How Long of a Pool Do You Need to Swim Laps

Swimming is a popular form of exercise for several reasons. It’s great for those with mobility issues. It also works well for those who cannot perform high-impact exercises. Some people just find the water refreshing and stimulating while others enjoy the full-body workout. No matter your reason for liking swimming, the undeniable fact is that you have to have access to a large enough body of water to do your laps. Since the pandemic has resulted in the closure of many gyms and community centers, there’s a lot of interest in custom swimming pool installation. But size becomes a problem, especially for those who live in compact urban areas. How long of a pool do you need to swim laps? In this article, we’ll attempt to tackle that question and provide some ideas for enabling swimming workouts at home.

How Long of a Pool Do You Need to Swim Laps?

The limiting factor for swimming laps is to be able to get in enough strokes before you have to turn around and go back the other way. It’s hardly worth your while if you’re limited to two or three strokes before you have to turn around. Even though Olympic-sized swimming pools are generally 50 meters in length, there aren’t that many people who have the space or the budget to install something of that size. Similarly, there are 25 meters swimming pools that are still able to be used for competition, but they’re still likely too big for the average backyard.

Lap Pools

One way to estimate the ideal length of a pool used for swimming laps is to refer to lap pools. These long and narrow pools are designed with swimming in mind. And while there’s no correct size for a lap pool, they usually average around 40 feet or about 12 meters in length. This allows the swimmer to build up speed and get in a decent number of strokes before they hit the end of the pool. Depending on the swimmer’s height and the strength of their stroke they could expect to complete a half dozen to a dozen strokes before they have to turn around.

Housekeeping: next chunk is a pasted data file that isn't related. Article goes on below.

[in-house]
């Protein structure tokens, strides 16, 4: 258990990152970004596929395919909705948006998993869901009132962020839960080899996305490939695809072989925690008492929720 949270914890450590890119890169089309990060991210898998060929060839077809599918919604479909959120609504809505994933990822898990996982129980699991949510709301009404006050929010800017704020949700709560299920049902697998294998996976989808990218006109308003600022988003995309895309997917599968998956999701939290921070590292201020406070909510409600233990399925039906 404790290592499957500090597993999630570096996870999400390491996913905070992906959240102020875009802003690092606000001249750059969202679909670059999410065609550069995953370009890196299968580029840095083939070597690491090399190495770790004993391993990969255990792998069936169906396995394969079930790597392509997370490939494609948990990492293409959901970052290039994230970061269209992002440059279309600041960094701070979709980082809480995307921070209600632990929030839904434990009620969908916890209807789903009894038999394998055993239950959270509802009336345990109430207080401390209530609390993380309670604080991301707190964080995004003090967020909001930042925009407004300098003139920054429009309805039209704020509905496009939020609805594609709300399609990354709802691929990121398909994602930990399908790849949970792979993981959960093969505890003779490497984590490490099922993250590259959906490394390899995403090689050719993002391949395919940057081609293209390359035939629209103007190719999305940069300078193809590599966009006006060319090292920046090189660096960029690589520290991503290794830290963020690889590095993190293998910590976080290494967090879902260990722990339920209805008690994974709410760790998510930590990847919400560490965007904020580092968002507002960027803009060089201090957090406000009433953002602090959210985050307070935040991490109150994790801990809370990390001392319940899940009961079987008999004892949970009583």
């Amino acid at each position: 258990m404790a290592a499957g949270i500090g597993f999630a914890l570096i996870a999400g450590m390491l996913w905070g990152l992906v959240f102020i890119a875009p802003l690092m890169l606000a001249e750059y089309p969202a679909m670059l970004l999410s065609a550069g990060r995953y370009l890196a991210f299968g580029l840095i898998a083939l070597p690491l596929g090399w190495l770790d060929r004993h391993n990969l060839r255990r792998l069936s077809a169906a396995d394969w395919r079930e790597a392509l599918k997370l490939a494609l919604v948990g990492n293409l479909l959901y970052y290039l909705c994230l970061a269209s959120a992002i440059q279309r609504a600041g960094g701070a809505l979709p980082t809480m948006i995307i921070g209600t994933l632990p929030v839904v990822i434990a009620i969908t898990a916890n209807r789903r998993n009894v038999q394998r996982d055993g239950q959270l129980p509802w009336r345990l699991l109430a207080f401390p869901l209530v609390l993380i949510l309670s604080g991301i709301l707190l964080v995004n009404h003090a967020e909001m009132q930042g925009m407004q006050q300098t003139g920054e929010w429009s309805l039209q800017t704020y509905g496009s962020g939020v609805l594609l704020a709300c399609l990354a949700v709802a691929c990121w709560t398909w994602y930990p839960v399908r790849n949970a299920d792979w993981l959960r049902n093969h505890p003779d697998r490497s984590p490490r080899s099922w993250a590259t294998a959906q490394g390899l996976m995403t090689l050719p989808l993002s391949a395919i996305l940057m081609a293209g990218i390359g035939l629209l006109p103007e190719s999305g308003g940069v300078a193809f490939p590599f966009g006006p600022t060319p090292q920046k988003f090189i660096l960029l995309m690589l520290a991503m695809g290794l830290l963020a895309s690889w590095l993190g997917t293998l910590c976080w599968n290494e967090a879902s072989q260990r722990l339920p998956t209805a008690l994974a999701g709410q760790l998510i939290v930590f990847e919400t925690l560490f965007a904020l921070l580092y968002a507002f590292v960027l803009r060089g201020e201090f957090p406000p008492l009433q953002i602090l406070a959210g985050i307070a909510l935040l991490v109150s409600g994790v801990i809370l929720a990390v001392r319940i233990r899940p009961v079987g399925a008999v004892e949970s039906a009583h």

Swim Spas

For those who don’t even have the space for a lap pool, a swim spa may be a good alternative. Swim spa tanks are generally 14 to 20 feet (four to six meters) in length. They generate a powerful current using water jets, paddlewheels, or a propeller system. The swimmer swims against the current which is strong enough to hold them in place. This ensures the swimmer never reaches the end of the pool and never has to turn around. The result is a completely uninterrupted swim. Swim spas can also double as a hot tub. Many swim spa models have a second tank attached in which the water can be heated to temperatures matching that of a hot tub. Even a single-tank swim spa can be used as a hot tub by simply raising the water temperature. And because of the smaller volumes of water found in swim spas, the temperature can be maintained throughout the winter allowing for all-season use.

Swimming Tethers

If you already have a swimming pool that’s too small to actually swim laps in, you might want to try using a swimming tether to keep you in place while you practice your stroke. Swimming tethers usually consist of a belt that’s placed around the waist. The belt is attached to a tether of which the other end is attached to a stationary object outside the pool. You’re held in place as you swim, and you don’t have to worry about reaching the end of the pool.

To learn more about laps pools, swim spas and swimming tethers:

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